In this piece, I’m going to share the top five moves to win at poker in 2021.
I’m confident these are evergreen, so the tactics listed in this blog will apply long after the year is over. Many of them are the basis of what I’ve been teaching to my clients and students alike. I hope you take something from it!
Traditional poker strategy says that when you’re the aggressor, you should always follow up with a continuation bet.
However, as No Limit Hold’em has evolved, players are coming to expect this, and many have started floating – calling the flop with air to take the pot away on a later street – and thus, the continuation bet has become less effective.
What players are now doing to counter is to check, both with a strong and a weak range, as not to be exploited.
By incorporating strong hands into your post flop checking range, you make yourself more difficult to play against. Furthermore, you confuse opponents, and your feigned weakness could induce them to bluff off chips to you.
When facing action after you check, adopt a mixed strategy (occasionally check raising, but mostly check calling) to keep them guessing. Long term, this makes you harder to play against because opponents who know you’re capable of raising will give you more free cards.
As the preflop raiser, bet small on the flop, then, if a favorable turn comes for your range, bet big.
Here’s an example of when you can implement this strategy. You raise preflop from the CO with As5s, and opponent calls in the BB.
The flop comes down Js 6h 4c, and the BB checks, you bets ⅓ of the pot and the Villain calls.
The turn brings the King of spades. Villain checks and now you overbet!
This is a great turn to bet big because it’s a card that favors the preflop raisers range as there are many more hands that the preflop raiser bets the flop with that contain a king, than the preflop caller has.
Over betting or betting big on turn cards, especially ones that favor your range or when you have a strong range advantage (meaning the hands you can hold are a lot stronger than the hands your opponent can hold) is a great play to have in your arsenal, as it puts a lot of pressure on your opponents, and forces them to fold.
Warning: Use this play on very select occasions. The reason this play works is because people are being more aggressive in poker nowadays. This is particularly true in the small blind, where players typically reraise or fold preflop.
Here’s an example. Late position opens, SB 3-bets and you wake up in the BB with A5s. Having an ace in your hand is known as a blocker because it eliminates possibilities from your opponent’s having premium hands like AK or AA. When facing your cold 4-bet, villains will most likely fold unless they have super premium holdings, and, since most of the time they don’t, that’s precisely why this play works.
The key is timing. Choose players who 3-bet often in the small blind or a spot when there’s a lot of dead money in the pot and you think the reraiser is making a move. Also, by using extremely selective aggression, your raising frequencies stay minimal (as they should be for a play of this nature) and therefore, you receive more credit for having a premium holding.
Something I always remind my clients is that you can be the 10th best player in the world and lose money playing against the nine best. The opposite is also true: you can be the 10th worst player in the world and make money playing against the nine worst.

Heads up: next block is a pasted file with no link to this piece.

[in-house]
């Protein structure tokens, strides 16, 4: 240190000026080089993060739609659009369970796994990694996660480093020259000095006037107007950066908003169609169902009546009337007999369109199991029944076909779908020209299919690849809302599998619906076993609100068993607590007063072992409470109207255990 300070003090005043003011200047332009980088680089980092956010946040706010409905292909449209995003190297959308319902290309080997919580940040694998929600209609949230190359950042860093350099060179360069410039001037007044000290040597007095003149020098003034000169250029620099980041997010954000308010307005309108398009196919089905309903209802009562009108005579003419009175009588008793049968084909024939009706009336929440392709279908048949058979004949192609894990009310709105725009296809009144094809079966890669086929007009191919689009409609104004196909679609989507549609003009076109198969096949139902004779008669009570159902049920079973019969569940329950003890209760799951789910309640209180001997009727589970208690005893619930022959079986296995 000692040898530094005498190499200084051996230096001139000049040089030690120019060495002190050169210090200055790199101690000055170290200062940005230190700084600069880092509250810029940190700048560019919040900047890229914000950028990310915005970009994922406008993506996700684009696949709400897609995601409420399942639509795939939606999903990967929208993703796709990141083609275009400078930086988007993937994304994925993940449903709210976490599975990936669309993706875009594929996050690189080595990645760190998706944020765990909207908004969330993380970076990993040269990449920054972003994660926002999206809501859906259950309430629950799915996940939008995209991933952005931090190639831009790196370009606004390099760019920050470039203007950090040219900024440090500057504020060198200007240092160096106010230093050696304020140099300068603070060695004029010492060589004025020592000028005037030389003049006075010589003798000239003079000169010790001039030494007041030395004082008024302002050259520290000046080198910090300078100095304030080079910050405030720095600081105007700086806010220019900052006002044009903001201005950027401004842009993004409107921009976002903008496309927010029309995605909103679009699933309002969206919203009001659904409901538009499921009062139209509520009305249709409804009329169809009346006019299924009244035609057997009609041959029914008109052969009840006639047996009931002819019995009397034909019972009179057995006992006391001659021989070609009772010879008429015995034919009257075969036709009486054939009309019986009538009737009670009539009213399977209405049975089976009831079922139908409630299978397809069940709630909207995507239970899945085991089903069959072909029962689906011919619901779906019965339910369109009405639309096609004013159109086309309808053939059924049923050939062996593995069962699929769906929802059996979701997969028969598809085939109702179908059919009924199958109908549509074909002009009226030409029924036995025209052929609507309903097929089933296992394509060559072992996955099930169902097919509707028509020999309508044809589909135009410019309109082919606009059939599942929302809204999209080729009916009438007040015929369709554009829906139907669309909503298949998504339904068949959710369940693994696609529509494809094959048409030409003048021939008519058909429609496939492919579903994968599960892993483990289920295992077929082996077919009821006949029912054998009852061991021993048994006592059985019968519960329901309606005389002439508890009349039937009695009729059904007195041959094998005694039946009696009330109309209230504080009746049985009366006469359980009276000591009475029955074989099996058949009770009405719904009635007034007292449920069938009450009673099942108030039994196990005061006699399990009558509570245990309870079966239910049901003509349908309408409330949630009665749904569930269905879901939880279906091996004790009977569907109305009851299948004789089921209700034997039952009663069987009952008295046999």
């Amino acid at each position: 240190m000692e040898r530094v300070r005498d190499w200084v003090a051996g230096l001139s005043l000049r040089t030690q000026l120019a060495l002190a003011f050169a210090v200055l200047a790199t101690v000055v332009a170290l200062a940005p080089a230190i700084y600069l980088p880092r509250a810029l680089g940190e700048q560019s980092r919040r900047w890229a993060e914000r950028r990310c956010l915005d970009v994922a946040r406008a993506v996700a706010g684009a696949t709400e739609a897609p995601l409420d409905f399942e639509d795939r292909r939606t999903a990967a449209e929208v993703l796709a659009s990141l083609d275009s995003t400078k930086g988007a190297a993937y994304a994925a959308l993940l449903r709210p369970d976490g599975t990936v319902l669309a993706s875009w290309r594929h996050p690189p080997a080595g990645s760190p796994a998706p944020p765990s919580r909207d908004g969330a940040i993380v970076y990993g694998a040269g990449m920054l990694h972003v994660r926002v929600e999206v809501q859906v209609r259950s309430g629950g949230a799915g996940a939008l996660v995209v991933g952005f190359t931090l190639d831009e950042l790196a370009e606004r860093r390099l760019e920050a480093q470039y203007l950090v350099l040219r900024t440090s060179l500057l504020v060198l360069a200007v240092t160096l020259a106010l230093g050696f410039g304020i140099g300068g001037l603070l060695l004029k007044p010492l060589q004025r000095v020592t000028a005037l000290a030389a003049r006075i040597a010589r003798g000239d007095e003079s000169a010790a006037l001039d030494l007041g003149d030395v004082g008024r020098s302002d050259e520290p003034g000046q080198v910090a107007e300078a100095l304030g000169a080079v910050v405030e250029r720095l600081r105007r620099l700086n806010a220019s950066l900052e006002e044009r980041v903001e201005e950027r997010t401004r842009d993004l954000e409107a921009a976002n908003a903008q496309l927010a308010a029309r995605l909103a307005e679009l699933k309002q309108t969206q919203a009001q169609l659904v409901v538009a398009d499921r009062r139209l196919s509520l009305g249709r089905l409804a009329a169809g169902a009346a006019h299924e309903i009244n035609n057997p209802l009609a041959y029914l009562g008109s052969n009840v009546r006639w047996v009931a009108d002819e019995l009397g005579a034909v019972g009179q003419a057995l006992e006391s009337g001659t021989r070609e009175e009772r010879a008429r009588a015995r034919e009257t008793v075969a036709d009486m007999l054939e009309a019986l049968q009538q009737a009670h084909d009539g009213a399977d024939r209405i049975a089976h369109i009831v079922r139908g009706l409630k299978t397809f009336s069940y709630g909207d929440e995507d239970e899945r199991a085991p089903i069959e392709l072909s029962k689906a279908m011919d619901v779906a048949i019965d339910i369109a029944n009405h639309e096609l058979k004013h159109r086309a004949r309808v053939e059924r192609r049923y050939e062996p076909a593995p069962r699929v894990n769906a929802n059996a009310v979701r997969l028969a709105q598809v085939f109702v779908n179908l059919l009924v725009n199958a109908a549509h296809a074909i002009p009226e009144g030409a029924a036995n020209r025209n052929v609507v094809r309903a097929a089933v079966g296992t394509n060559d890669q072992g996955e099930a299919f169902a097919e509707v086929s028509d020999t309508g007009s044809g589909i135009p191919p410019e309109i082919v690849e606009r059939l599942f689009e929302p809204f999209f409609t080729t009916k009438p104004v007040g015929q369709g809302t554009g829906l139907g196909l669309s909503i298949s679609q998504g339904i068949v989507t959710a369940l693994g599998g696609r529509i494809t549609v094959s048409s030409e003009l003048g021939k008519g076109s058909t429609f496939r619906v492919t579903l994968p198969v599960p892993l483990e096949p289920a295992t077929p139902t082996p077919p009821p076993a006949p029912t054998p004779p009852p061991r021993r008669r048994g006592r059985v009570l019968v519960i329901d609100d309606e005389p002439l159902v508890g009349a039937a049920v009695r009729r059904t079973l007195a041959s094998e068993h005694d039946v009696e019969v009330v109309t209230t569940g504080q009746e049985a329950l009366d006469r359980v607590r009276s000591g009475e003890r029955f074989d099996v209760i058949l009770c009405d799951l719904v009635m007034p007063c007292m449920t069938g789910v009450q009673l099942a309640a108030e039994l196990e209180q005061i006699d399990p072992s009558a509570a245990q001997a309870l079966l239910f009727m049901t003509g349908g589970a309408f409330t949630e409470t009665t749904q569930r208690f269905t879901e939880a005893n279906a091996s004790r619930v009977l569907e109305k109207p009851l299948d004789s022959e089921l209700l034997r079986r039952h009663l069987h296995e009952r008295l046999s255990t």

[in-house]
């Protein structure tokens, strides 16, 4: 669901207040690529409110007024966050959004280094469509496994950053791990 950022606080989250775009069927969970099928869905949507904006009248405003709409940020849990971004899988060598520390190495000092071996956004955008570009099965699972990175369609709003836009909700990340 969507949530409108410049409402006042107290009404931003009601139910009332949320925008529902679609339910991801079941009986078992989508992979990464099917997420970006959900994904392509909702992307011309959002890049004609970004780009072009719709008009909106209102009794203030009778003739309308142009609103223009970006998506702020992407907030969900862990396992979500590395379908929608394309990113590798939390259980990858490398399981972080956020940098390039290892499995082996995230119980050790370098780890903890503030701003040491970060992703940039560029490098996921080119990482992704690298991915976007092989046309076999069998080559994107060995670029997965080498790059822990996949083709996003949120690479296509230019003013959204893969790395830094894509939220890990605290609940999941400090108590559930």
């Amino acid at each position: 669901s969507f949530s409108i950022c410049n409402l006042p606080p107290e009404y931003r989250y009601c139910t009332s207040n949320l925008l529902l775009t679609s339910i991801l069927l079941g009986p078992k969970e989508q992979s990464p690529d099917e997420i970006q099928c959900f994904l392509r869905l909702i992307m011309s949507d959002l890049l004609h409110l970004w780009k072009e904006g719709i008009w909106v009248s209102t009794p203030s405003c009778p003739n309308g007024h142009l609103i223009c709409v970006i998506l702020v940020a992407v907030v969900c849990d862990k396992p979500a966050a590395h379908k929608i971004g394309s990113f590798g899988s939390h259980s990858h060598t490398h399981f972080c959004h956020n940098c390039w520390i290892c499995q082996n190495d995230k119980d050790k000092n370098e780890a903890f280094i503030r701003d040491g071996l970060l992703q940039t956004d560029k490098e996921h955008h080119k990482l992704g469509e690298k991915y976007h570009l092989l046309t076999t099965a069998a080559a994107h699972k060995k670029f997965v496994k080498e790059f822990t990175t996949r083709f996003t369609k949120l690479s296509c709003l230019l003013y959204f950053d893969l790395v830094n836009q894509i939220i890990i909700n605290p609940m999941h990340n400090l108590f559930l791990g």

The key to your long-term success in poker is to find games that you can win and only sit down when there are inferior players to your level of skill.
This guarantees you have an edge. It doesn’t matter therefore how good you are but rather how good you are relative to the competition.
Remember, your win rate in poker is the difference in skill between you and your opponents, minus the rake.
Action Item: Find games with worse players. Have the humility to quit games when they’re not good or you’re not playing your best. This ensures you’re in a profitable position to win long term.
Arguably the most important skill in poker, managing your bankroll correctly ensures you’re giving yourself the chance to reduce variance by reaching the long term. Otherwise, your results are merely speculative, based on short term variance, and luck.
The fact is true that you can be worse at playing poker, but if you manage your money well and game select, you will be a long-term winner. On the contrary, I’ve seen many readers and students who have strong technical players but take too many unnecessary risks and wind up hurting.
The strategy is you want to have enough buy ins to play profitably and reach the long term for the games you’re playing. A good rule of thumb is if you are playing online MTTs, 100 buy ins, cash games 50 buy ins, live you can get by with a little less because there is less variance, and the win rates are bigger due to you being able to physically see your opponents. Nevertheless, with MTT have at least 50, but preferably 100 buy ins, and cash games 30, but preferably 50 buy ins.
You can afford to take shots in bigger games, with a small percentage of their bankroll, or divide your bankroll between MTT and cash for optimal performance and ROI. Be sure to move down and take time off if you lose.
For more, check out “How to Manage Your Bankroll Like a Pro.” This is just the tip of the iceberg to managing your money, game selecting, and developing systems to build a long-term, sustainable poker business.
Alec Torelli is a professional high-stakes poker player and coach with over $1.5 million in live tournament winnings. As the founder of Conscious Poker, Alec has helped thousands of people take their poker game to the next level through private coaching, seminars, training videos, and blogs, as well as his exclusive mastermind course, Alec’s Academy.